The fossil ‘monkey lemur’ Hadropithecus stenognathus has long excited palaeontologists because its skull bears an astonishing resemblance to those of robust australopiths, an enigmatic side branch of the human family tree. Multiple lines of evidence point to the likelihood that these australopiths ate at least some ‘hard’, stress-limited food items, but conflicting data from H. stenognathus pose a conundrum. While its hominin-like craniofacial architecture is suggestive of an ability to generate high bite forces, details of its tooth structure suggest that it was not well equipped to withstand the forces imposed by cracking hard objects. Here, we use three-dimensional digital reconstructions and finite-element analysis to test the hard-object processing hypothesis. We show that Archaeolemur sp. cf. A. edwardsi, a longer-faced close relative of H. stenognathus that lacked hominin convergences, was probably capable of breaking apart large, stress-limited food items, while Hadropithecus was better suited to processing small, displacement-limited (tougher but more compliant) foods. Our suggestion that H. stenognathus was not a hard-object feeder has bearing on the interpretation of hominin cranial architecture; the features shared by H. stenognathus and robust australopiths do not necessarily reflect adaptations for hard-object processing.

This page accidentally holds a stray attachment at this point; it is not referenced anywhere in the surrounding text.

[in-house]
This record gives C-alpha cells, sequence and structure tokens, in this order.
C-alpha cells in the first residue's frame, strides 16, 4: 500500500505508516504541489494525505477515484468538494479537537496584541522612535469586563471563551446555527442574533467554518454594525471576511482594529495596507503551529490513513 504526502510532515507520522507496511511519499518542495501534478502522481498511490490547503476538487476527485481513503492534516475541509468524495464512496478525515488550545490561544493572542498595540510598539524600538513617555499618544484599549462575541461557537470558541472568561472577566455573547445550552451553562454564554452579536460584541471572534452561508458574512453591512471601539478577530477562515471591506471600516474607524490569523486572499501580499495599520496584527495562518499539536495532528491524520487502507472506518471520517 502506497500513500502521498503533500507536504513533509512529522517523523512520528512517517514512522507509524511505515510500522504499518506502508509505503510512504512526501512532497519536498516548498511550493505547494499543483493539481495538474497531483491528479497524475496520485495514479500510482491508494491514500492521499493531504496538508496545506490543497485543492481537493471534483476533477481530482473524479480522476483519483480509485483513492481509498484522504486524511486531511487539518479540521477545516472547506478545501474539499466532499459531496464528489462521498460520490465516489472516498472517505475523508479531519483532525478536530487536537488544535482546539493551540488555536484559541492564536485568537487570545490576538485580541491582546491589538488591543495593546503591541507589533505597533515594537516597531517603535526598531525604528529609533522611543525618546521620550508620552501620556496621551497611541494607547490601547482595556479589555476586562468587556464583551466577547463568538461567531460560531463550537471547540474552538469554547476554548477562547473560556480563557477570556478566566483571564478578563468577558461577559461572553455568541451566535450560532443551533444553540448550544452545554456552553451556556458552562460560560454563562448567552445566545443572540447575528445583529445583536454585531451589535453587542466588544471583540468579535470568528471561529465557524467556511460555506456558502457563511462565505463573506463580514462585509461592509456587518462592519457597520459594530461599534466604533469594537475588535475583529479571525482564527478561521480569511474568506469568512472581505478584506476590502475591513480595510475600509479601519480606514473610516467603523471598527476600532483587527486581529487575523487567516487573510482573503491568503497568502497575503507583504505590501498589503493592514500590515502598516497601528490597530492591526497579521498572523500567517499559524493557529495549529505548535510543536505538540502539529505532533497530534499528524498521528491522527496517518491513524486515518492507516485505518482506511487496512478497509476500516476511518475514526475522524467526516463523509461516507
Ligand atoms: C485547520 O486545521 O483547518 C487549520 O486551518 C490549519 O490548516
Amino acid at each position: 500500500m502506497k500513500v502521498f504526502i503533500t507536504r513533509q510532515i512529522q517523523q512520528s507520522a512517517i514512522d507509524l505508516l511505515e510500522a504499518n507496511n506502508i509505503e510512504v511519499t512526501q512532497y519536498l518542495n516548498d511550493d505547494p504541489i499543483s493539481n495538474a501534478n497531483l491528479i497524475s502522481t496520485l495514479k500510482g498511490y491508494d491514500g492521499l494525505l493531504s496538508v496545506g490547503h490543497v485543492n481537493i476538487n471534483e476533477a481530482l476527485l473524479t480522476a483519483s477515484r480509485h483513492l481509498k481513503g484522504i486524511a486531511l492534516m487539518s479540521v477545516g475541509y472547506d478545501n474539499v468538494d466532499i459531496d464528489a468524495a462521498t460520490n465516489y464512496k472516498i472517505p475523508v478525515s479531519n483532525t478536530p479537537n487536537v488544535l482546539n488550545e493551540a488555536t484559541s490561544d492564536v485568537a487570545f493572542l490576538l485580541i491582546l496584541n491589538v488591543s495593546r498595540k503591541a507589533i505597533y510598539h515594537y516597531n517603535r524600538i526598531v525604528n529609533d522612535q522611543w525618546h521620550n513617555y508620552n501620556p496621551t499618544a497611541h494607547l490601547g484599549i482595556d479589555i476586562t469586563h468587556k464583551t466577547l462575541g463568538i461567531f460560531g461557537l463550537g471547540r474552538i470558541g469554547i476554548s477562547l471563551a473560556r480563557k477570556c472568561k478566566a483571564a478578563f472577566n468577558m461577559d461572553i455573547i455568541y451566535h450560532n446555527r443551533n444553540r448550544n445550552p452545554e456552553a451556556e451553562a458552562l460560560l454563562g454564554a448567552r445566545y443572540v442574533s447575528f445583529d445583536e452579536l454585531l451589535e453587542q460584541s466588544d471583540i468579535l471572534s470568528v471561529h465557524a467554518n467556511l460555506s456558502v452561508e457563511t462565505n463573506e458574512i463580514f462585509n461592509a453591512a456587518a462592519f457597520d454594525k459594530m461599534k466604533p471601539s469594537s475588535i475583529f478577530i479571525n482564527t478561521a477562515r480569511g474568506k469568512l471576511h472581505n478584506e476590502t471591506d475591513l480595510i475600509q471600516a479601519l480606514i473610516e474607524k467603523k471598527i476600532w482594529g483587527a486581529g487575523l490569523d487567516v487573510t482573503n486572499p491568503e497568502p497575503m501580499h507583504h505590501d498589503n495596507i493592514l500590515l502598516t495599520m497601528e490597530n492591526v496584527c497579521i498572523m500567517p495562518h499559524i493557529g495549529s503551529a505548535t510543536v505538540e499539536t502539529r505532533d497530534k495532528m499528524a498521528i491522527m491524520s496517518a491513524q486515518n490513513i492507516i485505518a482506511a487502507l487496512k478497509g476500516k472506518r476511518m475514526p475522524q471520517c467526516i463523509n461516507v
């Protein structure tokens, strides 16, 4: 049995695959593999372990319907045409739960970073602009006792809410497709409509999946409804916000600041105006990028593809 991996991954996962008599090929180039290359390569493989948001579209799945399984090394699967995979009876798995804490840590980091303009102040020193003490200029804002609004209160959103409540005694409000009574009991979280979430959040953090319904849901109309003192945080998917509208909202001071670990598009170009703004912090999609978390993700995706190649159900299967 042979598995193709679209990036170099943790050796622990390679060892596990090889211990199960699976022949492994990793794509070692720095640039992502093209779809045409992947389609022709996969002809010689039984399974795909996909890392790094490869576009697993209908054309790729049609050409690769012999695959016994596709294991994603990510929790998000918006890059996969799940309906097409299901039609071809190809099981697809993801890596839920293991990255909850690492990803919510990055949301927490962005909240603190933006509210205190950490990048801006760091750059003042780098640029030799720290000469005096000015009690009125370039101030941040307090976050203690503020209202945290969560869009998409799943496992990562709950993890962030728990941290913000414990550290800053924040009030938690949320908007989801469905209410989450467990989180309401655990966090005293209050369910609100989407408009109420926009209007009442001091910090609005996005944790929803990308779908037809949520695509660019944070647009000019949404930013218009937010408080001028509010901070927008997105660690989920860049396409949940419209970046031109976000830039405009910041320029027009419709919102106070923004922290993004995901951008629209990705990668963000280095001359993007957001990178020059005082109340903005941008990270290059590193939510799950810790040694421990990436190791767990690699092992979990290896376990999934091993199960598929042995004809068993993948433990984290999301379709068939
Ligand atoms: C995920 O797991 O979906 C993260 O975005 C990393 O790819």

- Received March 10, 2011.
- Accepted April 4, 2011.
- This journal is © 2011 The Royal Society